Student fee increases at Wits have not fallen

Council of the embattled university instead proposed what it terms “substantive ideas and options to address the fee challenge[s]” facing the university’s students. 

A circular from council said these proposals included “discounts for NSFAS [National Student Financial Aid Scheme] and financially stressed students and the sourcing of additional funding from external sources”, and waiving the registration fee for students struggling financially.  

The proposals would be negotiated and presented to council at its next meeting. The date was not specified. 

Council’s circular went around to students as they awaited leadership of the structure to address them on Monday. 

Following an agreement with chairperson of council Randall Carolissen in the early hours of Saturday morning, Wits’ council met on Sunday to discuss students demand that the institution reverse its decision to hike study fees by 10.5% year. 

It was agreed council would report to students at midday on Monday. 

No-show angers students
But the thousands of students gathered at the concourse of Senate House, an administrative building of Wits, were angered when no representative of council showed up. 

The students resolved to shut down the university’s main campus again. “We’re going to barricade every single gate, we’re going to close every hole so that [vice-chancellor Adam] Habib does not fly through it,” student leader Vuyani Pambo told students.

This has forced management to abandon its plans to reopen the university on Tuesday. “Due to the ongoing protests, and concerns for the health and safety of our staff and students, it has been decided that Wits University’s academic project will be suspended for Tuesday, 20 October 2015. The suspension will be reviewed depending on further developments,” university spokesperson Shirona Patel said. 

Patel said council representatives were not going to address students at the Senate House concourse but outside the Great Hall building. 

Council representatives abandoned their plan because students stormed Senate House, Patel said. This is where students held Habib for many hours on Friday. 

“Representatives of Wits University council were ready to address students today, Monday, 19 October 2015, at noon as per the agreement that was reached on Saturday morning, 17 October 2015.

“The condition was that the council representatives would have a fair chance to report. In anticipation of large numbers of students, and for health and safety reasons, council informed the Wits Student Representative Council (SRC) that this would happen on the piazza outside the Great Hall. 

“However, given the storming of Senate House on Monday morning, which runs contrary to the spirit of the agreement and the representative’s engagement, council was regrettably no longer in a position to report in person.”

‘Victory is certain’
But Mcebo Freedom Dlamini, a student leader, maintained council had agreed to address students in Senate House. He told the crowd council’s no-show was an indication that it disrespected students.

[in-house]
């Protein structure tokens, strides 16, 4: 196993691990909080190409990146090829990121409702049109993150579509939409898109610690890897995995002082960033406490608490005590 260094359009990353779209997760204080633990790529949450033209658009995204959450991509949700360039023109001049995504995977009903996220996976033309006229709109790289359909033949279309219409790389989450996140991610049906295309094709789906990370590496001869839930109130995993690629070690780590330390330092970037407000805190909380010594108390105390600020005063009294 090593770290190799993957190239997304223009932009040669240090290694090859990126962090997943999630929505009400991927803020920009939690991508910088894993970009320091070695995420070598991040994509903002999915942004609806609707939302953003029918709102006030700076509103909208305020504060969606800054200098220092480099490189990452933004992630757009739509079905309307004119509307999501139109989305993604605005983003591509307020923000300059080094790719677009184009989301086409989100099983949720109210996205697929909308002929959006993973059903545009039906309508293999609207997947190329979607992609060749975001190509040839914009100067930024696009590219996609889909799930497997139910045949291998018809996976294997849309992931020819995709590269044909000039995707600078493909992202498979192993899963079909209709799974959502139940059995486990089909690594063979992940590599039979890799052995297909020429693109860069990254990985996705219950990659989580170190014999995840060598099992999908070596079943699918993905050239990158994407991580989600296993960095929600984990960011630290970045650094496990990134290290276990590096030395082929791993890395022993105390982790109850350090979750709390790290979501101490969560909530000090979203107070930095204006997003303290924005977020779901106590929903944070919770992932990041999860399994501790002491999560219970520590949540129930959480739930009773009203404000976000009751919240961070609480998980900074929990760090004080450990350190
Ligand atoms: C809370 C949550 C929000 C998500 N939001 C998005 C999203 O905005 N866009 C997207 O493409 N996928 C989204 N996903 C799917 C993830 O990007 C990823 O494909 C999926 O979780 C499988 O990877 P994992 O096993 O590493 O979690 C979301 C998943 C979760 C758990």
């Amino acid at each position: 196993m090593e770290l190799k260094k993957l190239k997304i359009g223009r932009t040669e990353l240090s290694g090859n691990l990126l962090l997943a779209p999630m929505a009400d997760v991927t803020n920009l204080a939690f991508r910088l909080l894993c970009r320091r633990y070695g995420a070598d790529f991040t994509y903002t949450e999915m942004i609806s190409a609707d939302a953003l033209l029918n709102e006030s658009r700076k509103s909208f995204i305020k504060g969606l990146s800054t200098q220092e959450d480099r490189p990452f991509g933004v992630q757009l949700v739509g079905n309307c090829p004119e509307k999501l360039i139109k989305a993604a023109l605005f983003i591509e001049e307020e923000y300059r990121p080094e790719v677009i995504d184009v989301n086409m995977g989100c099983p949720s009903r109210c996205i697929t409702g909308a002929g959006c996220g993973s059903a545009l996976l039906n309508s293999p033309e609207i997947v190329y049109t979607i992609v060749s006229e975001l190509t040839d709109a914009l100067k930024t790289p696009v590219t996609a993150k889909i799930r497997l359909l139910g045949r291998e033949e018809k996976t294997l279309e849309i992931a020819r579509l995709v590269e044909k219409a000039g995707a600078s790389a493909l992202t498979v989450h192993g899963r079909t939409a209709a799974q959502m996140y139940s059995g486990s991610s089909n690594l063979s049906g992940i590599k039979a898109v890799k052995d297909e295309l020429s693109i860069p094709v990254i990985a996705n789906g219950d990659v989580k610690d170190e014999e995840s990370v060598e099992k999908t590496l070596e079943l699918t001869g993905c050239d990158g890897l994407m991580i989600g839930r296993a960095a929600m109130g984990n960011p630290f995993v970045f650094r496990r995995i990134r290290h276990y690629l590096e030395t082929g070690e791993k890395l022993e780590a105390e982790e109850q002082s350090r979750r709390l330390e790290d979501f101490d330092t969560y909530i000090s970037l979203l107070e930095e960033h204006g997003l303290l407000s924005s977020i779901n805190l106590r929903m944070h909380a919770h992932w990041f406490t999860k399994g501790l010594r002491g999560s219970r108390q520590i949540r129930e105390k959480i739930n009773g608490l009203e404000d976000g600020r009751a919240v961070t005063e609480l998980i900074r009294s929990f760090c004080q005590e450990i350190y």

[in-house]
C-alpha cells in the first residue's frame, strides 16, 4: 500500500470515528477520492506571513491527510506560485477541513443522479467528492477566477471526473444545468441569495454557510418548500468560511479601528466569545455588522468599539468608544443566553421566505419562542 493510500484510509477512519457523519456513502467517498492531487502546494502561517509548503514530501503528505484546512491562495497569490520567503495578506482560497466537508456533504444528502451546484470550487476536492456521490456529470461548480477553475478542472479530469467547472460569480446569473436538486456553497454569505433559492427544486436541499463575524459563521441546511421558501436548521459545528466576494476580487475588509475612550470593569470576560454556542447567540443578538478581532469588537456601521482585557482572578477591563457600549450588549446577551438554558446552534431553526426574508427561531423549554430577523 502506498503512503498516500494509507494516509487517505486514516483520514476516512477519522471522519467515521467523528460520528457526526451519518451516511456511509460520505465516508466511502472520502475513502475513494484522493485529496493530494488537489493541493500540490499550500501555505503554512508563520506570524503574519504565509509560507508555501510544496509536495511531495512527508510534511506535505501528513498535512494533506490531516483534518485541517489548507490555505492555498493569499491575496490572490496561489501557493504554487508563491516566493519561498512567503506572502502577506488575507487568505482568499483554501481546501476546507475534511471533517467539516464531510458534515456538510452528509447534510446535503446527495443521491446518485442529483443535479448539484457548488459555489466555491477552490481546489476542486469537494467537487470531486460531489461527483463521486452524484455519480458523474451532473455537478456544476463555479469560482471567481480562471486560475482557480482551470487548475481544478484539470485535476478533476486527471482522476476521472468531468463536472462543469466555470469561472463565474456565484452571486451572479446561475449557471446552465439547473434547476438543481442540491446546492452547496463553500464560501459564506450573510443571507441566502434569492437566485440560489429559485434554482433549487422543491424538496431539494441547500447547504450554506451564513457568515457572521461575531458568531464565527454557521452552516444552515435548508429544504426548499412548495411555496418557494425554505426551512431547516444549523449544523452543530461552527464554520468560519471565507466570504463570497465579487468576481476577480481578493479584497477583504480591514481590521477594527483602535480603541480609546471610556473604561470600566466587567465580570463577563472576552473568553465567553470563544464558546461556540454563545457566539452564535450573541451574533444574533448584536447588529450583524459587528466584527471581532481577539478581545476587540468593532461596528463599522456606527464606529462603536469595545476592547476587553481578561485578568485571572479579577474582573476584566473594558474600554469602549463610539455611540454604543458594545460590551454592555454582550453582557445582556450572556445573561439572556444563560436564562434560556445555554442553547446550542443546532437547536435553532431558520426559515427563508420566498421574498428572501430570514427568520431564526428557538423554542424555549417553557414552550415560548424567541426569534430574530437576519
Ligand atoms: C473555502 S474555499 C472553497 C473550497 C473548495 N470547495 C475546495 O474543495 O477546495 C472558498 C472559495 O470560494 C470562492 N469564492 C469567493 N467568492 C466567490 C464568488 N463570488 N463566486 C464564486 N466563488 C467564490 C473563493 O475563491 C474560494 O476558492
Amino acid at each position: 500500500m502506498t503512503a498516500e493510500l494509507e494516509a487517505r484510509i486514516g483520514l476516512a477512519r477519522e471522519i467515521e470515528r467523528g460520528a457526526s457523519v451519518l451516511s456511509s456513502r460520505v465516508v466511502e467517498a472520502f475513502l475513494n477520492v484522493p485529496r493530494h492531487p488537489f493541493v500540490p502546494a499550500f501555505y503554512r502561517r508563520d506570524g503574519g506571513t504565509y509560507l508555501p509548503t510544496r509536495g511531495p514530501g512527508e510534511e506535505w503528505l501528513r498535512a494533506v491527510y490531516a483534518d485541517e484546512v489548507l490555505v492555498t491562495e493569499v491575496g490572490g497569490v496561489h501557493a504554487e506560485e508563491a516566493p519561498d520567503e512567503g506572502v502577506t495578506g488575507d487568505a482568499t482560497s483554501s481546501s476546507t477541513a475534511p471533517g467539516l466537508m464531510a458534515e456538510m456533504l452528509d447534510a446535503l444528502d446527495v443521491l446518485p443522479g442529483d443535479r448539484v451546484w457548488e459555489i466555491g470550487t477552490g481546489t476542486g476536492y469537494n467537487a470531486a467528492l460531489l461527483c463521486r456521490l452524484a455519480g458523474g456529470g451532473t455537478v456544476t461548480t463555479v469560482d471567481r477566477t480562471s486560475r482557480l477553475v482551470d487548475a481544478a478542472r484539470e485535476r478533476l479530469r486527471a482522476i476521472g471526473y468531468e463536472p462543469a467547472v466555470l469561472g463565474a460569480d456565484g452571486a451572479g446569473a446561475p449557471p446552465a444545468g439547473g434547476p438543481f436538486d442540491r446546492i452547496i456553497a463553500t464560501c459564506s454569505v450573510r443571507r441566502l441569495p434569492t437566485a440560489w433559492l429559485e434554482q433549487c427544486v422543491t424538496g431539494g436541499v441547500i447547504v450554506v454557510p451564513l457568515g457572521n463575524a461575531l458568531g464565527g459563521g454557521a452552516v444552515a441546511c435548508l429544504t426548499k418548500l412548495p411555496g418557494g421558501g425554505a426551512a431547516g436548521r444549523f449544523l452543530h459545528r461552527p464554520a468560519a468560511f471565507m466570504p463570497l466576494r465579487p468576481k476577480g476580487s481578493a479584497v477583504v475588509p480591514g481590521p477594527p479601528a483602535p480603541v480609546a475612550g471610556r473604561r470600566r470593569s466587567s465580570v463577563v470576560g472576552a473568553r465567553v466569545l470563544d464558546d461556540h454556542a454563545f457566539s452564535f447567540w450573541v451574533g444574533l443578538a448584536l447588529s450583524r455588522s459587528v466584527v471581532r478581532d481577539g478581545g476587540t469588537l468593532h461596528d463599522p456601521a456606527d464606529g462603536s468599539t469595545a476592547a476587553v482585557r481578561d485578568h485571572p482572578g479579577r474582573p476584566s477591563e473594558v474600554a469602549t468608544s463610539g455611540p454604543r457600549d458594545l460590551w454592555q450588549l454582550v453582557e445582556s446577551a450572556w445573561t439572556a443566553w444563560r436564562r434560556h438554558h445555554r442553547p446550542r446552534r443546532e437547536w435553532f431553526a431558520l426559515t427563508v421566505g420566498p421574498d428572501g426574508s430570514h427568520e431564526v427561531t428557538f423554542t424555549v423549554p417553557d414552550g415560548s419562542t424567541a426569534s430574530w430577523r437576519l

“It is clear the university does not take us serious. The university agreed on Saturday morning that they would meet us here [at Senate House]. But today they are proving exactly who they are.”

He said this was despite “all our peaceful demonstrations. The past four days we maintained 100% discipline and non-violence.” 

“The reason we shut down Wits for this long was one: no fee increases” for 2016, Dlamini said.  

He urged the students not to surrender. “Victory is certain. Wits can’t afford to close for the next three days. We’re going to shut down this university until … our grievances are heard.”

With a rumour that police were coming to disperse students, Pambo urged them not to fear being arrested by police because the best legal brains, including senior counsels, have been assembled. 

“We’ve got the best lawyers on standby for us. Do not fear. Do not be scared. We’ve got best mind legal minds on our side.” 

Nompendulo Mkatshwa, president of the SRC that takes over reins end of this month, told the Mail & Guardian that students are rejecting the decision of council.

“Students want 0% increase. We’re not accepting it. We’re not recognising it. It’s whole lot of hogwash and rhetoric. It’s what we [SRC] have been told in council meetings. Students made it clear on Friday [when talking to Habib and Carolissen] that they are tired of rhetoric.”

Subscribe to the M&G

These are unprecedented times, and the role of media to tell and record the story of South Africa as it develops is more important than ever.

The Mail & Guardian is a proud news publisher with roots stretching back 35 years, and we’ve survived right from day one thanks to the support of readers who value fiercely independent journalism that is beholden to no-one. To help us continue for another 35 future years with the same proud values, please consider taking out a subscription.

Related stories


press releases

Loading latest Press Releases…

The best local and international journalism

handpicked and in your inbox every weekday